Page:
We came across our second pitch, which was 20m in height and us being freshers had to be belayed down by a very kind Gamble. This took around 30 minutes to complete, again for the reason of how many of us there were and having to take harnesses off and send them back up. Whilst this was happening, Tom had set up a ladder for us to get back up on.The entire bedding plane down at the bottom was covered in Brachiopoda shells fossilised within and were again really fascinating to see. We reached the exit of Lower Long Churns where we had a view of the entirety of Alum Pot which was an amazing sight to see. Because of the recent rainfall, the waterfall was cascading over the top and was becoming a spray as it reached the bottom. One of us (not naming and shaming) lost their footing and fell, scaring a couple of members of the team for a slight moment before getting up and brushing it off.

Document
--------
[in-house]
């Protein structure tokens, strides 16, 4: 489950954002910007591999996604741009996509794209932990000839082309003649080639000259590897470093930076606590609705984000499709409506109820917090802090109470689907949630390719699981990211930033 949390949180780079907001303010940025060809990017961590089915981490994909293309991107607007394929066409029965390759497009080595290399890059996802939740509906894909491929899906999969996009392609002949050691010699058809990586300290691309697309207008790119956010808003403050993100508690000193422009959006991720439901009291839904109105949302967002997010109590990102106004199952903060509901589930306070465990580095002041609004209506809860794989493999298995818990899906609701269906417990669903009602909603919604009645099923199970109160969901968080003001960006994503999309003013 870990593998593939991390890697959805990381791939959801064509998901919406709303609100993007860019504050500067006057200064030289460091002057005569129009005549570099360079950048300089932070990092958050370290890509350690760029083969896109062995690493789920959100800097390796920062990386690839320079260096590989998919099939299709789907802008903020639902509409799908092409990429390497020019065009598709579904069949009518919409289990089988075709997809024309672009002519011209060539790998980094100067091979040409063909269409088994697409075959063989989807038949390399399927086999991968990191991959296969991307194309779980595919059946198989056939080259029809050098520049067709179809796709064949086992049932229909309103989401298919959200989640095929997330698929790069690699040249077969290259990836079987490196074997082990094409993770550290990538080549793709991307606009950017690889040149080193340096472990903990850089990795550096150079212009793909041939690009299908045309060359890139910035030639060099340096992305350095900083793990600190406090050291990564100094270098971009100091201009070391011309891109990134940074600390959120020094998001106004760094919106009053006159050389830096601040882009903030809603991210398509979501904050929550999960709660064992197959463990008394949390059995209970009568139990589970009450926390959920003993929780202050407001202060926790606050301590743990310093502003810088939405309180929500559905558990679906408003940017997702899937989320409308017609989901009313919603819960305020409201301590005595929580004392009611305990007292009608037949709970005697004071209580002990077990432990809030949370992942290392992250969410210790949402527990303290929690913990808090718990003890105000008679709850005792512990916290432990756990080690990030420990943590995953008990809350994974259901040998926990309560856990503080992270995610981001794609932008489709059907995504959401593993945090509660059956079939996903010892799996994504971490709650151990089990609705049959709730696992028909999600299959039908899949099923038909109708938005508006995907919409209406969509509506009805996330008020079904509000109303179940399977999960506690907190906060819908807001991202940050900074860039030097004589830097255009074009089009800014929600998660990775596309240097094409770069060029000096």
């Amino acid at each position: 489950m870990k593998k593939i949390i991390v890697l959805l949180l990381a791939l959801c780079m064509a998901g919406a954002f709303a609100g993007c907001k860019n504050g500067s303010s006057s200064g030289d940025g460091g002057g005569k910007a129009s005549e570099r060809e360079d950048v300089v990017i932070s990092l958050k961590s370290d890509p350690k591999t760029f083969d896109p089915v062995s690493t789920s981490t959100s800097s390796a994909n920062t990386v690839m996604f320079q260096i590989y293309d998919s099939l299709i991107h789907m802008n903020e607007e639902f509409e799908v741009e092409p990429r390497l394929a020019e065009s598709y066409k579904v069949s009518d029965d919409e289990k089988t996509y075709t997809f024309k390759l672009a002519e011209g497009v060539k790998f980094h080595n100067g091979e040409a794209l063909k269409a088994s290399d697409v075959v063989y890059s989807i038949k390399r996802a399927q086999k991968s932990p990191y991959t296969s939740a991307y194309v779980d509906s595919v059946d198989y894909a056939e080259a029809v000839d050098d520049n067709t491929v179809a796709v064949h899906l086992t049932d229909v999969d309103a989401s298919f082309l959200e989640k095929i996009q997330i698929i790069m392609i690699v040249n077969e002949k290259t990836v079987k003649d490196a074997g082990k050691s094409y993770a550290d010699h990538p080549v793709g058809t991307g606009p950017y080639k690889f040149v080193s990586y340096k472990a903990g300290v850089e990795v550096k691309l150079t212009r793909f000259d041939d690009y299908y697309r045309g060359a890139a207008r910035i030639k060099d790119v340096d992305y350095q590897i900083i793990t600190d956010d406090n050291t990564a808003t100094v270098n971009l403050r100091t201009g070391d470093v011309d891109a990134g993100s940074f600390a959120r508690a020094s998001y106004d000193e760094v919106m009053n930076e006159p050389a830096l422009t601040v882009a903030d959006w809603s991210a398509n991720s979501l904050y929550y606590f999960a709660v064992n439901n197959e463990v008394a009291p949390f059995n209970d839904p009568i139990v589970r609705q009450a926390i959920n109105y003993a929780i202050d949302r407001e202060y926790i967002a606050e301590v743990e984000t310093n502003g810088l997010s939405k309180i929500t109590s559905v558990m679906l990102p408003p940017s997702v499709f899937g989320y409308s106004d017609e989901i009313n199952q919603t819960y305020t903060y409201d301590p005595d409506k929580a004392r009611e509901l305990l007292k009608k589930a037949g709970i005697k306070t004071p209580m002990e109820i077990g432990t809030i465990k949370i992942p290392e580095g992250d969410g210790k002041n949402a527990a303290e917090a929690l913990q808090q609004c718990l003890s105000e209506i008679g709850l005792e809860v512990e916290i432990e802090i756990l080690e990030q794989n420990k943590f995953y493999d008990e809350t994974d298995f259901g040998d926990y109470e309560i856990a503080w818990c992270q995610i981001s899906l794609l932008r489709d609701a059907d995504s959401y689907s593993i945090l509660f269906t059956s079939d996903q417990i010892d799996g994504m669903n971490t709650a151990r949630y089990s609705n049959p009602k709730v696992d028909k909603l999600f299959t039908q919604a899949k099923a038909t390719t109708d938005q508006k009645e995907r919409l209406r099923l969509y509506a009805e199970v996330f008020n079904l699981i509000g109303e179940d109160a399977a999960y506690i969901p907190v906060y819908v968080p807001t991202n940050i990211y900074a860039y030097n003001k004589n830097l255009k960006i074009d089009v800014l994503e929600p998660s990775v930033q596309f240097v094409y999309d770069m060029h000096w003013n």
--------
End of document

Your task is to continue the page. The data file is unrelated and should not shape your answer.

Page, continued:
Once we were all down, it was time to get back up so Tom led the way by prusiking up the 20m pitch and securing himself in at the top so he could help us up the ladder. The ladder was a difficult task to say this was my first trip with SUSS but on the way my torch lightened up an entire corallite (coral) fossil and it was amazing studying some of the morphological features. This spurred me on in a brief moment of excitement. I think the last 5 metres were the hardest part, but I made it to the top and got out of the way for the next people to make their ascent, one at a time. To kill the time I took a drink and quick shower under the water droplets that had percolated through the overlying limestone which was probably the purest water you could taste. We then made our way back up the stream-waystream-way and up through the cheese press again (yay!), I was first through so I guided the rest if the crew first. There were some amazing noises coming out of that press. A but further on, me and Sian came across a side passage to our left so we went through to investigate. We found out that it went directly next to the waterfall (4m) chamber so you could hear the waterfall crashing into it’s plunge pool leaving behind a resonating sound in the tunnel we were in. We decided to head back to the main stream-way and carry on up, where we was shown our way out. It was around a 10m crawl through a stream-way which was around 1m in height. I loved it and jumped straight down (I have an obsession with water) into it and just pulled myself through into the warm, fresh countryside. We were all cold but it was overall a fantastic trip, there was just the right amount of water to have fun and there was a great atmosphere with great people so a fantastic time was had.